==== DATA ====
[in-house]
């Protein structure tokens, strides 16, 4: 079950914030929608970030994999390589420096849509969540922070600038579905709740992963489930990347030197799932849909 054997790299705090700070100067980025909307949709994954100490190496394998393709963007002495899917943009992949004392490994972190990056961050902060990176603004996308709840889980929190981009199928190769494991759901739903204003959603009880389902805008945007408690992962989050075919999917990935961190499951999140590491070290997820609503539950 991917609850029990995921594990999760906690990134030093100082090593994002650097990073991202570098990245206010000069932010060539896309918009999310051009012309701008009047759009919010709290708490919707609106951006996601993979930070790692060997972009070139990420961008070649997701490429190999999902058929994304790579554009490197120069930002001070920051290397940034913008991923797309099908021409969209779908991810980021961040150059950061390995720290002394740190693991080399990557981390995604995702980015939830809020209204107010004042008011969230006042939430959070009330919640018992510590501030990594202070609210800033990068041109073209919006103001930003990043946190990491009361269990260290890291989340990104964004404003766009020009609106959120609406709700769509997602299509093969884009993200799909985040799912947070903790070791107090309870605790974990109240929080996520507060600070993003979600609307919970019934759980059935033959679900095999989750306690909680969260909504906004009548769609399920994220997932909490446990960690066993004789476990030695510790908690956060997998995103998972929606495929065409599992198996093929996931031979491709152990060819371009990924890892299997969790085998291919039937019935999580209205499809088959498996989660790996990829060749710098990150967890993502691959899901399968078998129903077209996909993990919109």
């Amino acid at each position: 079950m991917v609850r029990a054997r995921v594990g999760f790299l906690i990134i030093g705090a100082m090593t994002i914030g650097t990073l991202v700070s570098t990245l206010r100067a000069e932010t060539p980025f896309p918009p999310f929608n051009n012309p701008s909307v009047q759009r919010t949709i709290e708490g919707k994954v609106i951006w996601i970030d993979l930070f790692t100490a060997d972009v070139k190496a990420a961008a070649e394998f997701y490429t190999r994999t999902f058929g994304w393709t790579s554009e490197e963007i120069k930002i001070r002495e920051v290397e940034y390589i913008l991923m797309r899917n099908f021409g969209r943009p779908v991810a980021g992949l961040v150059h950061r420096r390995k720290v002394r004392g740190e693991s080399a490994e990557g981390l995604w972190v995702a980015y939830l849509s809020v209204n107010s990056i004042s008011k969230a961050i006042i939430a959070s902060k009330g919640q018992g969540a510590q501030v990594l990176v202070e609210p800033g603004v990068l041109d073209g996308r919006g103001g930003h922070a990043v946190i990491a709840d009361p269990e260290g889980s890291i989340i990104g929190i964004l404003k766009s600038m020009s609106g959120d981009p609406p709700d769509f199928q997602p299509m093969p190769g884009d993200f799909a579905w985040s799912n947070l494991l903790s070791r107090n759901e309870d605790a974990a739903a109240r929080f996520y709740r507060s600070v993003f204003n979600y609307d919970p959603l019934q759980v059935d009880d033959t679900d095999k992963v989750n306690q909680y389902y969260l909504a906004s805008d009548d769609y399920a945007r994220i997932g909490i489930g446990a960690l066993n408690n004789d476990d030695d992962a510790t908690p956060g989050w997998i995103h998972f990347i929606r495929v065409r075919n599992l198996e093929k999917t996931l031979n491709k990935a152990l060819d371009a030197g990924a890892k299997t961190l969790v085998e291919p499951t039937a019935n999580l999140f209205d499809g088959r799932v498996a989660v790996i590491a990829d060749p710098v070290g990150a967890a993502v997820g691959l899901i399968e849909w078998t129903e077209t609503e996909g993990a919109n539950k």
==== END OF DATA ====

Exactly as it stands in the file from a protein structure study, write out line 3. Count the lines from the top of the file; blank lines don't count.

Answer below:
């Amino acid at each position: 079950m991917v609850r029990a054997r995921v594990g999760f790299l906690i990134i030093g705090a100082m090593t994002i914030g650097t990073l991202v700070s570098t990245l206010r100067a000069e932010t060539p980025f896309p918009p999310f929608n051009n012309p701008s909307v009047q759009r919010t949709i709290e708490g919707k994954v609106i951006w996601i970030d993979l930070f790692t100490a060997d972009v070139k190496a990420a961008a070649e394998f997701y490429t190999r994999t999902f058929g994304w393709t790579s554009e490197e963007i120069k930002i001070r002495e920051v290397e940034y390589i913008l991923m797309r899917n099908f021409g969209r943009p779908v991810a980021g992949l961040v150059h950061r420096r390995k720290v002394r004392g740190e693991s080399a490994e990557g981390l995604w972190v995702a980015y939830l849509s809020v209204n107010s990056i004042s008011k969230a961050i006042i939430a959070s902060k009330g919640q018992g969540a510590q501030v990594l990176v202070e609210p800033g603004v990068l041109d073209g996308r919006g103001g930003h922070a990043v946190i990491a709840d009361p269990e260290g889980s890291i989340i990104g929190i964004l404003k766009s600038m020009s609106g959120d981009p609406p709700d769509f199928q997602p299509m093969p190769g884009d993200f799909a579905w985040s799912n947070l494991l903790s070791r107090n759901e309870d605790a974990a739903a109240r929080f996520y709740r507060s600070v993003f204003n979600y609307d919970p959603l019934q759980v059935d009880d033959t679900d095999k992963v989750n306690q909680y389902y969260l909504a906004s805008d009548d769609y399920a945007r994220i997932g909490i489930g446990a960690l066993n408690n004789d476990d030695d992962a510790t908690p956060g989050w997998i995103h998972f990347i929606r495929v065409r075919n599992l198996e093929k999917t996931l031979n491709k990935a152990l060819d371009a030197g990924a890892k299997t961190l969790v085998e291919p499951t039937a019935n999580l999140f209205d499809g088959r799932v498996a989660v790996i590491a990829d060749p710098v070290g990150a967890a993502v997820g691959l899901i399968e849909w078998t129903e077209t609503e996909g993990a919109n539950k």